B. Exterior Resealing

                                                                                                                                                                                                                                                                                                                                                                                                                                                                                                                                                                                                                                                                                                                                         


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1990 Serro Scotty 265

Exterior Resealing


The Front


A camper that leaks is bound to have some rot of the wood frame.  I knew the camper had been leaking over the years based on the ceiling stains inside and the presence of silicone caulk on all four corners, the roof seams and most of the exterior openings. So, after I had fixed much of the safety related projects, I parked the camper under the pole barn.


I started by washing down the roof with Tilex and a bristle broom. It had the normal amount of mold and dirt firmly attached to it. The front panel had such faded paint that the Tilex took some of it off.  It did not seem to bother the better paint on the sides of the camper.  It took a lot of scrubbing, but now I could see the extent of the cracks and condition of the different types of sealants.




The front roof and rear seams had silicone caulk, self-leveling caulk, a tar based coating and some form of silver gooey sealant that may have been original part of the seam seal. It also had the normal clay tape under the front panel overlap to the roof. 






My wife found a soft spot in the interior paneling under the front window.  So, the front window was removed first.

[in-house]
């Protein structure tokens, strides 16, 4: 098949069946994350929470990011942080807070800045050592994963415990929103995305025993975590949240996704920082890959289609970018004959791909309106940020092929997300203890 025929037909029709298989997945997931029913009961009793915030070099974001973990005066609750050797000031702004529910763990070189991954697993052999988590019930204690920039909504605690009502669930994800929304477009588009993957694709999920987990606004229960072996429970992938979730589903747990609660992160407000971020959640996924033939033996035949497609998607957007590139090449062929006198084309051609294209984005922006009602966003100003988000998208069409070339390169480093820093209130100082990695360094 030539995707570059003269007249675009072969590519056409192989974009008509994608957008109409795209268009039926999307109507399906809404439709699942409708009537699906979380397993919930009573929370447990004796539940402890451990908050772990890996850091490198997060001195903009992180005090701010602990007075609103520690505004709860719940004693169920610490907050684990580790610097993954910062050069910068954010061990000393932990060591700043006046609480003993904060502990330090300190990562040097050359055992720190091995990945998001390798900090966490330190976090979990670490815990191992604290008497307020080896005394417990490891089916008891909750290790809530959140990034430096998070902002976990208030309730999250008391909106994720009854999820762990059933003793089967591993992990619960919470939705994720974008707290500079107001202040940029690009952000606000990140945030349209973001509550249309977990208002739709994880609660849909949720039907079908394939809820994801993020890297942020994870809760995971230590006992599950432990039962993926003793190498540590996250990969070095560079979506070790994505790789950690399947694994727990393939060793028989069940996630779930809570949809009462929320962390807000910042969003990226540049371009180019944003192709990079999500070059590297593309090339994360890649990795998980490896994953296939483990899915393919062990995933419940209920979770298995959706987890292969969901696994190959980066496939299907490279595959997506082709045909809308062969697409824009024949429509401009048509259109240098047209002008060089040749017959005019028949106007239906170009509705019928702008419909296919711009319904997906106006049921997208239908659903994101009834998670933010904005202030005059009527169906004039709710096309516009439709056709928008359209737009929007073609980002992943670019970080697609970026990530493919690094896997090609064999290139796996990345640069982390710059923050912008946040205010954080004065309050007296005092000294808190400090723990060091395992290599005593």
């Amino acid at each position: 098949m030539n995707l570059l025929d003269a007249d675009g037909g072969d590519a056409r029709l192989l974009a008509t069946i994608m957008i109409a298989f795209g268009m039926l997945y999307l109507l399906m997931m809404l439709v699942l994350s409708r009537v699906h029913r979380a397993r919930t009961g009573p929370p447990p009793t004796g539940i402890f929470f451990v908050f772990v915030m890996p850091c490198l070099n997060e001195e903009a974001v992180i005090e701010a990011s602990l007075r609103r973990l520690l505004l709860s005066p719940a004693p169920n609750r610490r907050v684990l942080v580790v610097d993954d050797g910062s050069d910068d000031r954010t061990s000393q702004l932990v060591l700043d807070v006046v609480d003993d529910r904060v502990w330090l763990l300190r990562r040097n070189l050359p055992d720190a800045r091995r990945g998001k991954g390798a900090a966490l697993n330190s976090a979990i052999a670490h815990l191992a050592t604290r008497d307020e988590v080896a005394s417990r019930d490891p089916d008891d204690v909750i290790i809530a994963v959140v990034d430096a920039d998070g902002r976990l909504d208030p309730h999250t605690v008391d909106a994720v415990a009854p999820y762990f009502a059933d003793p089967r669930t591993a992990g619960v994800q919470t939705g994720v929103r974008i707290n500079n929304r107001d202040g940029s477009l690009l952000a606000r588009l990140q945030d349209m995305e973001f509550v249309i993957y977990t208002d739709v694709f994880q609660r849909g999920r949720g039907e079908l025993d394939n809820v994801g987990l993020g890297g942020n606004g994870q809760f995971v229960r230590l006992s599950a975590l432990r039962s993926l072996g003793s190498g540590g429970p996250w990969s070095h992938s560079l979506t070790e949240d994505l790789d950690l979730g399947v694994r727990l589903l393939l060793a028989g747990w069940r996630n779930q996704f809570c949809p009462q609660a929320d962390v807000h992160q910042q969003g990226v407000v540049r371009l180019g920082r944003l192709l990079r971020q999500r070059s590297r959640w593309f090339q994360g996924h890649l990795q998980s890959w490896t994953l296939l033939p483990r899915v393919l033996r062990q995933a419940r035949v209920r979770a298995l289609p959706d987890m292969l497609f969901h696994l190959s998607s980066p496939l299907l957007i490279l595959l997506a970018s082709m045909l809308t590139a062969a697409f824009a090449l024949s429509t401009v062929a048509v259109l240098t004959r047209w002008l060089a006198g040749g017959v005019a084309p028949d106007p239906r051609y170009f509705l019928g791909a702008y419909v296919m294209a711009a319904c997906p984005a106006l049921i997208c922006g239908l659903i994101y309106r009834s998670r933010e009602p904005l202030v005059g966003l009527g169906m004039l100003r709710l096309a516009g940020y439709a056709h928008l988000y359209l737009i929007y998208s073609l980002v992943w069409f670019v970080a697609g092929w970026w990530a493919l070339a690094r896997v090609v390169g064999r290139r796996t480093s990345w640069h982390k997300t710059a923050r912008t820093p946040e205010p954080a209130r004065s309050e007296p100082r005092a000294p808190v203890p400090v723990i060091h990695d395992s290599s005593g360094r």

The window seal had apparently leaked and some of the paneling was rotten.  Removing the window required removing the rock shield, then the window.  The window frame did show some signs of rot.  





More exploration was needed to determine how much rot was in the front wall.  The front corner trim was removed to allow the front panels to be removed as needed to find all the rotten wood frame. 





The front panels and fiberglass insulation were removed.





There was rot at the window.  But, also in the lower corners of the front wall including the bottom cross piece.  Some of the plywood light mount was also rotted.





I used a vibrating saw to step cut the wood frame sections and glued in new pieces with wood glue.  




I also replaced a section of the paneling with some 1/8" plywood.  The old piece was saved to reuse the wallpaper as a patch.  




Here you can see the bright wood is the new wood.




The front window screens needed replacement also.  I had to take the frame apart to get them out.




Now the screens are new.




Next I worked on the front roof seam.  


I tried alcohol, acetone, mineral spirits and brake cleaner to see if anything would soften the old sealers enough to remove them.  The alcohol and acetone did little to soften them, but would take the paint off the sides.  Mineral spirits did soften the tar based coating that seemed to cover much of the roof.  But it left an oily residue. 


I don't know why, but I tried some brake cleaner.  Much to my surprise, the brake cleaner was quick to soften the tar based sealant and the gooey gray sealant but did not harm the paint.  It did little to the self-leveling sealant.  Only a putty knife seemed to remove that. 


Since I was unsuccessful in removing the old sealers,  I searched the internet for the best way to do it.  All the old sealant was pretty hard, cracked and deteriorated.  I came across several threads recommending use of a heat gun and a putty knife to soften the sealants. That worked to get the thick stuff off the roof seam including most of the white sealant.  




It took hours to get the thick parts off the roof seam and even more hours to clean the metal.  I used mineral spirits to get the tar based remnants off and followed that with brake cleaner to get the oily residue off.